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Isaiah 53: The Suffering Servant

LISTEN: Isaiah 53 – The Suffering Servant – Part 1 (mp3)

READ: Isaiah 53 – The Suffering Servant (pdf)


Where we are:

Part 1: Judgment Part 2: Historical Interlude Part 3: Salvation
Chapters 1-35 Chapters 36-39 Chapters 40-66

When this takes place:

Chapter 53 is part of the second major section of Isaiah and deals less with Judah’s immediate plight than with its future deliverance from Babylonian exile and ultimate glory.

Key verses:

Isa. 53:5-6 – But He was pierced because of our transgressions, crushed because of our iniquities; punishment   for our peace was on Him, and we are healed by His wounds.  We all went astray like sheep; we all have turned to our own way; and the Lord has punished Him for the iniquity of us all.

Quick summary:

Isa. 52:13 – 53:12 make up the fourth Servant Song in which the Servant dies in the place of the guilty to satisfy God’s judgment of sin. Warren Wiersbe (Be Comforted, S. Is 52:13) sees this song unfolding in five parts:

  1. Exaltation – the shocking Servant (Isa. 52:13-15)
  2. Humiliation – the sorrowing Servant (Isa. 53:1-3)
  3. Expiation – the smitten Servant (Isa. 53:4-6)
  4. Resignation – the silent Servant (Isa. 53:7-9)
  5. Vindication – the satisfied Servant (Isa. 53:10-12)

Take note:

Many Jews today reject the notion that Isaiah 53 is a Messianic prophecy fulfilled in Jesus. Instead, they say, this chapter is a reference to the nation of Israel, which has suffered great violence throughout history – in Isaiah’s day at the hands of the Assyrians, then the Babylonians, Greeks and Romans, and more recently by the Nazis and the Arab nations that surround modern Israel. But this interpretation is fraught with problems, as Robert B. Hughes and Carl J. Laney explain: “Early Jewish interpretation of this passage understood the ‘servant’ (52:13) to refer to the Messiah. This also was the interpretation by the early church (cf. Acts 8:30–35). Not until the twelfth century was it suggested that the ‘servant’ of Isaiah 53 was the nation of Israel. But the nation of Israel has not suffered innocently (53:9) or willingly (53:7). Nor did Israel’s suffering provide substitutionary atonement (53:5)” (Tyndale Concise Bible Commentary, S. 267).

As we will see, this passage is naturally and wonderfully fulfilled in Jesus of Nazareth, the Lamb of God who takes away the sin of the world (John 1:29).

Despised and Rejected (Isa. 53:1-3)

The chapter opens with a depiction of the Servant as a nondescript “young plant” shooting up out of “dry ground.” When Jesus appears seven centuries later, He is not the Messiah the Jews are expecting – handsome, charismatic, flush with political and military designs for the oppressed nation of Israel. Rather, He is poor and plain, a Galilean carpenter with seemingly little interest in the Romans, who says His kingdom is not of this world (John 18:36). Although His words and works attract great crowds, His appearance does not distinguish Him from other Jewish men. Further, His religious views are at odds with those of the Jewish leaders, and His refusal to be declared king infuriates the political zealots of His day. He is, indeed, a young sprout in barren soil. Warren Wiersbe summarizes Isaiah’s use of horticultural imagery to describe Jesus: “Messiah is the Branch of the Lord (4:2); the remnant is like the stumps of trees chopped down (6:13); the proud nations will be hewn down like trees, but out of David’s seemingly dead stump, the ‘rod of Jesse’ will come (10:33–11:1). Because Jesus Christ is God, He is the ‘root of David’; but because He is man, He is the ‘offspring of David’ (Rev. 22:16)” (Be Comforted, S. Is 53:1).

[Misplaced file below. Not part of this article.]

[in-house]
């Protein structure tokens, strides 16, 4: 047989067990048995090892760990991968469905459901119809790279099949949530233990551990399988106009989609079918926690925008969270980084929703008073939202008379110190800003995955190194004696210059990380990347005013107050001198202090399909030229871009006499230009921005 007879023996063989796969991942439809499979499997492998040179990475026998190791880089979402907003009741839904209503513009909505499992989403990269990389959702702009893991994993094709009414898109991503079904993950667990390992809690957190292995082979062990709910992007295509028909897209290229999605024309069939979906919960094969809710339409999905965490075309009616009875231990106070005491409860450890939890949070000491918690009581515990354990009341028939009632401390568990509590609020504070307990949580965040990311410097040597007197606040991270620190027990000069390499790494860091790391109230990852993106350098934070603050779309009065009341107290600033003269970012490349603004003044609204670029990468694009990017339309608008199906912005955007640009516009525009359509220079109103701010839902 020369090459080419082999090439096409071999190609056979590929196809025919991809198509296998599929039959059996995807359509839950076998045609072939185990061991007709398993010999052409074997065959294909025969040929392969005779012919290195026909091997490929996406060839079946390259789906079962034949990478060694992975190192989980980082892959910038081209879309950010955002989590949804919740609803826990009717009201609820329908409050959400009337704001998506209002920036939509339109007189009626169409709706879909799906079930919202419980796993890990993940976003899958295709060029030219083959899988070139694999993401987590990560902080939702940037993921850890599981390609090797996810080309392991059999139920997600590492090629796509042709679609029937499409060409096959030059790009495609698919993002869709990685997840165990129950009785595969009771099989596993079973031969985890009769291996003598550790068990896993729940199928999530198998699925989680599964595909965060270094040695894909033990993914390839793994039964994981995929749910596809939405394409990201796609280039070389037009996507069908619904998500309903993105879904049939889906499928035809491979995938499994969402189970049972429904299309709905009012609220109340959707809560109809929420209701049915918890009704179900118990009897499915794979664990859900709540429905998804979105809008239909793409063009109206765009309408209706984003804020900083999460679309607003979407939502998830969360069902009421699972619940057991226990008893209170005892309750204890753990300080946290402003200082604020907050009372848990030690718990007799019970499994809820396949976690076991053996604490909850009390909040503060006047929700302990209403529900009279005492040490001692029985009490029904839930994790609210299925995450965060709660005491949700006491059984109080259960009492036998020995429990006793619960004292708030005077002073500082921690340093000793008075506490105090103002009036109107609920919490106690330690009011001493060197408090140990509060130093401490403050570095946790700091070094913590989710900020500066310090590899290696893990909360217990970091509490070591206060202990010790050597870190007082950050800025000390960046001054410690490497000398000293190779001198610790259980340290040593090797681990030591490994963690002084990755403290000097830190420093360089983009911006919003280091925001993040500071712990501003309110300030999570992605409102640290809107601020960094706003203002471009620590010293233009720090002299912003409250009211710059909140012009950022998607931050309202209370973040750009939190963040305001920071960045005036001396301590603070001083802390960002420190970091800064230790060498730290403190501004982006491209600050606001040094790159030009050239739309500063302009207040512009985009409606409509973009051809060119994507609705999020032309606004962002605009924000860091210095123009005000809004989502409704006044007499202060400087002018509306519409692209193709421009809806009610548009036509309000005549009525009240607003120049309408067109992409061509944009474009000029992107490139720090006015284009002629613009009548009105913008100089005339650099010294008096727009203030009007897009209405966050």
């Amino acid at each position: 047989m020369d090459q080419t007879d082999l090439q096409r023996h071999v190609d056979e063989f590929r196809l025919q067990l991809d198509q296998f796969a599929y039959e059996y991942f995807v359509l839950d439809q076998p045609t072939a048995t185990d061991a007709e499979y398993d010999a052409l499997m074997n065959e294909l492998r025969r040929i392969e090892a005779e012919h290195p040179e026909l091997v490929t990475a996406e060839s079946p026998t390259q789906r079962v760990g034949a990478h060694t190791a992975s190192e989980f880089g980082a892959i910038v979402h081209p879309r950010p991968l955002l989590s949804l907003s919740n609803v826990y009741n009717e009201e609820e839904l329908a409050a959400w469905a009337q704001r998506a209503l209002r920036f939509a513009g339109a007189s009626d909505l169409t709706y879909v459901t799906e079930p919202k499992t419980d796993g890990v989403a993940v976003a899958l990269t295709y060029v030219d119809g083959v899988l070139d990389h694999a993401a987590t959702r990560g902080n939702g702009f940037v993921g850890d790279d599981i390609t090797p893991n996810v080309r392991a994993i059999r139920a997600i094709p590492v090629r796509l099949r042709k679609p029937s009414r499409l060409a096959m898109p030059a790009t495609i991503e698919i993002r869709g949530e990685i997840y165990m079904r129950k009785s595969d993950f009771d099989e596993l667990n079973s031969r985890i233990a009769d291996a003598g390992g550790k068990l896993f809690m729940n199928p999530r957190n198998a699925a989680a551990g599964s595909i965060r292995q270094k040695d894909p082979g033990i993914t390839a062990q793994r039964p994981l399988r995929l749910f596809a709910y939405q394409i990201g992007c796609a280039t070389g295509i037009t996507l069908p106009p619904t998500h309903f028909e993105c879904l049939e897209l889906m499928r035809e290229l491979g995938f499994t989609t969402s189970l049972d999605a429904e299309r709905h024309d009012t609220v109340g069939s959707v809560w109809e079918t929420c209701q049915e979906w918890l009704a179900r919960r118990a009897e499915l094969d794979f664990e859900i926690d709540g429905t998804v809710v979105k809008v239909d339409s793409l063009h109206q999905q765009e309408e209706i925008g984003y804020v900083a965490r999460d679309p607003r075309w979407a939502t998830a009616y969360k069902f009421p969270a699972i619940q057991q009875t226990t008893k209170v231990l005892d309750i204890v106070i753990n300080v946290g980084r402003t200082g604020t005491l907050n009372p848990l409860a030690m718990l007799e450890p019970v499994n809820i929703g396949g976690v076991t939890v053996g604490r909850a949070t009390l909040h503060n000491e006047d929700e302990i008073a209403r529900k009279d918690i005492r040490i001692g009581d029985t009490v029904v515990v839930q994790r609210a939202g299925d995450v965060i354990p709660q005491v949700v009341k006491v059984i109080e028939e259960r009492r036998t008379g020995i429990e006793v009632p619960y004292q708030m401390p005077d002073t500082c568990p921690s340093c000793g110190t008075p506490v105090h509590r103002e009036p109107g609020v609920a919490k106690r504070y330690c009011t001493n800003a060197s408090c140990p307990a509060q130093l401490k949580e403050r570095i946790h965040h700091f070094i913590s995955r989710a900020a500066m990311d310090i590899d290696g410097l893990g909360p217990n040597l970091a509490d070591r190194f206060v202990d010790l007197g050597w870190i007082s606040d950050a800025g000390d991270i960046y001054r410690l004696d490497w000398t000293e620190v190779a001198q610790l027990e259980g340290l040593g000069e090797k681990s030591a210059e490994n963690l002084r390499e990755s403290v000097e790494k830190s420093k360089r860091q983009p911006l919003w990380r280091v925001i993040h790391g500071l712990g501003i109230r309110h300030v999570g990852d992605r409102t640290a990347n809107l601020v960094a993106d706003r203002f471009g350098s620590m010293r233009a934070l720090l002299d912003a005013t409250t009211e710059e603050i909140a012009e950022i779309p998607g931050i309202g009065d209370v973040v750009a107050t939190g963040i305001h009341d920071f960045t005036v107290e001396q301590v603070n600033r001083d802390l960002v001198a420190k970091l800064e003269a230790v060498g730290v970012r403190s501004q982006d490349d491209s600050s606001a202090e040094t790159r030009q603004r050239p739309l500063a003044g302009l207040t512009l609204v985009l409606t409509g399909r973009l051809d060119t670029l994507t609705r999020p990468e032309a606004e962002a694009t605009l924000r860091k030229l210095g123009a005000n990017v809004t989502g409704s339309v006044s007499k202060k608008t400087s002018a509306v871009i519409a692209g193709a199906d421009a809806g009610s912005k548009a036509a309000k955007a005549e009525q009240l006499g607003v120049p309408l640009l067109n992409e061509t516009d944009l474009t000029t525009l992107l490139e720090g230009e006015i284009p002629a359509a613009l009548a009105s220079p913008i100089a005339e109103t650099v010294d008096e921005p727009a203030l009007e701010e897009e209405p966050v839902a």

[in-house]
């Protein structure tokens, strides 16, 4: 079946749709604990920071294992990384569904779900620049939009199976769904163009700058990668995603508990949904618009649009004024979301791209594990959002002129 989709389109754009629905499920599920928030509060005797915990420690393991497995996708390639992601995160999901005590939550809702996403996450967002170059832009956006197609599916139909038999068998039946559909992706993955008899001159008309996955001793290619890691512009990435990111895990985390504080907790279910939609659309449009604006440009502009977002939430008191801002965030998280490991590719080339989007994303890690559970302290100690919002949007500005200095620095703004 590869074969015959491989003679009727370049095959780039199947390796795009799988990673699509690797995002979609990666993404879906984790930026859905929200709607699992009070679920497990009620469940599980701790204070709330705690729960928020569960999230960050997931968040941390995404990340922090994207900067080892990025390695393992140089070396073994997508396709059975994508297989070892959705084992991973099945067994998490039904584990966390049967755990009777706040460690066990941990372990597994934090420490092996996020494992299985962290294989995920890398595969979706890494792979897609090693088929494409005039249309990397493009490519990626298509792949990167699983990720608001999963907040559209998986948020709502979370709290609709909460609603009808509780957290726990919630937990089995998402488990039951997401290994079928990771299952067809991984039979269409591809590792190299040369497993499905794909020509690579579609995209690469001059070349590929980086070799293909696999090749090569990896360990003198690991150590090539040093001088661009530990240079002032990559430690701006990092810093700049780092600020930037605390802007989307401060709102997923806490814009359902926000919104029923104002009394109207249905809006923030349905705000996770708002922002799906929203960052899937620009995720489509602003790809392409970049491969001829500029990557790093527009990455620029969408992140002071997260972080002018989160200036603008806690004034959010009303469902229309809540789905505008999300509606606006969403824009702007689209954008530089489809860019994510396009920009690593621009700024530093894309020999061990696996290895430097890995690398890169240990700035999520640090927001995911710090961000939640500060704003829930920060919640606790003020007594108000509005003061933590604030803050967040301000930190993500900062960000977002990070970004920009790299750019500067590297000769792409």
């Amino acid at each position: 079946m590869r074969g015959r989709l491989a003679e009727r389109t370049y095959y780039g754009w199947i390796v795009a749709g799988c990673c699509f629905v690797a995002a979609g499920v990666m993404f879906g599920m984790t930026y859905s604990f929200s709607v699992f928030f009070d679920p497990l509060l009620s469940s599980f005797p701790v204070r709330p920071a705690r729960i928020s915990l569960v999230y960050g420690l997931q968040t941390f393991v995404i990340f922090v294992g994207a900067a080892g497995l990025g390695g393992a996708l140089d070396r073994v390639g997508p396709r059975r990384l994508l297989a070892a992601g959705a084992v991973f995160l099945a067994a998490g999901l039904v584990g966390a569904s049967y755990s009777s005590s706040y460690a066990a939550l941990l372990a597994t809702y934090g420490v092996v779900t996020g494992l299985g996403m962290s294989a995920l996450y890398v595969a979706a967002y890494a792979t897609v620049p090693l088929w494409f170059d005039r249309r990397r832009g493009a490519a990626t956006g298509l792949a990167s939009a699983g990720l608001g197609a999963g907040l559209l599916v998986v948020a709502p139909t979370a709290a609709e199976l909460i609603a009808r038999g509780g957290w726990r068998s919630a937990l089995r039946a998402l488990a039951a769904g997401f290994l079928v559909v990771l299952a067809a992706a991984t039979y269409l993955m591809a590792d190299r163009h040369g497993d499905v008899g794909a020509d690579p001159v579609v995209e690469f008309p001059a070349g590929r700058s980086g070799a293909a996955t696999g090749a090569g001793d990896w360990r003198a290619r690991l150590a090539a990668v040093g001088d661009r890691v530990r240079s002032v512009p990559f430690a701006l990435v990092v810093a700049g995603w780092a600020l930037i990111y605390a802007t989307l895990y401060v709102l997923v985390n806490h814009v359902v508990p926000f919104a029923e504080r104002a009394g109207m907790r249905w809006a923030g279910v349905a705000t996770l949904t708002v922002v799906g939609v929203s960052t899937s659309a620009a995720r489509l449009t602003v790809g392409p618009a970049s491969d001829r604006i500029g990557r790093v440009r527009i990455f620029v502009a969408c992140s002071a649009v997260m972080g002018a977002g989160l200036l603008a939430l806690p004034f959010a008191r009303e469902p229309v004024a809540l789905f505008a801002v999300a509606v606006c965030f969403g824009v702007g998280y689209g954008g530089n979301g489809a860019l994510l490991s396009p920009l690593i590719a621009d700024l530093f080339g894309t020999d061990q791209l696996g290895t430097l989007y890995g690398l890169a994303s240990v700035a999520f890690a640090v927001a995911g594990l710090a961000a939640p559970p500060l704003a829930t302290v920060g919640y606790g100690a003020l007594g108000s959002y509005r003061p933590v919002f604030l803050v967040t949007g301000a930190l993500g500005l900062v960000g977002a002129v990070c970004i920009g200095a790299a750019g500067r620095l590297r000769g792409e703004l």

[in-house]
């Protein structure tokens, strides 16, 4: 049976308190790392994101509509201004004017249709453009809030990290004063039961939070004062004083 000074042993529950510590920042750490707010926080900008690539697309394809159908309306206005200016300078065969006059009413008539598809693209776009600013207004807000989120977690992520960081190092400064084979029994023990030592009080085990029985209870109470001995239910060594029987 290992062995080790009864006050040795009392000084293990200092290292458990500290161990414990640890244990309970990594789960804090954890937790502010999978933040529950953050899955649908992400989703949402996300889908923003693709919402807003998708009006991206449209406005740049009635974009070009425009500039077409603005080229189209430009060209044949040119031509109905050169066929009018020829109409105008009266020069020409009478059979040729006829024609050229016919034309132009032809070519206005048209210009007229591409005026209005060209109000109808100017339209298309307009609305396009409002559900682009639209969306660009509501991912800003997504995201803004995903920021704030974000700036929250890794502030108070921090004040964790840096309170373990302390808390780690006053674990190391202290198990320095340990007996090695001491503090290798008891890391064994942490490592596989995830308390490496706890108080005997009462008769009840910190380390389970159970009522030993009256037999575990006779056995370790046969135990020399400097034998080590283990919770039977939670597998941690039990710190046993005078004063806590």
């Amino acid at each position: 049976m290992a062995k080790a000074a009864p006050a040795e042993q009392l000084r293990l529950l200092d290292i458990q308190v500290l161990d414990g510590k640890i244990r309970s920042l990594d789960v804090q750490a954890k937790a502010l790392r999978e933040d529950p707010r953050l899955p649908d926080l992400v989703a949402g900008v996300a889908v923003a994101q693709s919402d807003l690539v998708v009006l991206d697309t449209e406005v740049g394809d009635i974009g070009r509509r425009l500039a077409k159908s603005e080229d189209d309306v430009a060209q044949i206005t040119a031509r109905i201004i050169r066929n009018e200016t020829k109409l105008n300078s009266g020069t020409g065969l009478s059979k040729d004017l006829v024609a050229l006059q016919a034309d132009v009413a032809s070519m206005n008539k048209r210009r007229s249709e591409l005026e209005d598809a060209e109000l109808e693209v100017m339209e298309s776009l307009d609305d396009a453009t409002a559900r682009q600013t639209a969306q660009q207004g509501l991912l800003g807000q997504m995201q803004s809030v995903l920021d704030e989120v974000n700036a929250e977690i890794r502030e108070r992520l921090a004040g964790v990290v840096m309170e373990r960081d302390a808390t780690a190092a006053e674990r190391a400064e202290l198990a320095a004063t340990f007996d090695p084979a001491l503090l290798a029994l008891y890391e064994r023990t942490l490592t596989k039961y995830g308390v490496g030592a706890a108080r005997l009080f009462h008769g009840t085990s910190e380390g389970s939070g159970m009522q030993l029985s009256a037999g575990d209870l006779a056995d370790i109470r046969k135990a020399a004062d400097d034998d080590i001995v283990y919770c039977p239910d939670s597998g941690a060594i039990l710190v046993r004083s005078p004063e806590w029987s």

So how do the people respond to this unlikely Servant? They treat Him as a common slave. They despise Him, reject Him, put a cheap price on His head, and look the other way when he passes by. The apostle John puts it this way: “He was in the world, and the world was created through Him, yet the world did not recognize Him. He came to His own, and His own people did not receive Him” (John 1:10-11). This Servant does not value the same things the people of His day – or ours – value: wealth (Luke 16:14), prestige (Luke 14:7-14), self-reliance (Luke 18:9-14), and self-indulgence (Matt. 16:21-28; Luke 22:24-27).

But what does the phrase “a man of suffering who knew what sickness was” mean? While it could refer to a sickly person, or one who experiences much pain and illness, more likely it describes the Great Physician who gives Himself to those who are suffering for the purpose of providing relief. This is how Matthew sees it, quoting from Isa. 53:4 in Matt. 8:16-17: “When evening came, they brought to Him many who were demon-possessed. He drove out the spirits with a word and healed all who were sick,  so that what was spoken through the prophet Isaiah might be fulfilled: He Himself took our weaknesses and carried our diseases.”

Struck Down by God (Isa. 53:4-6)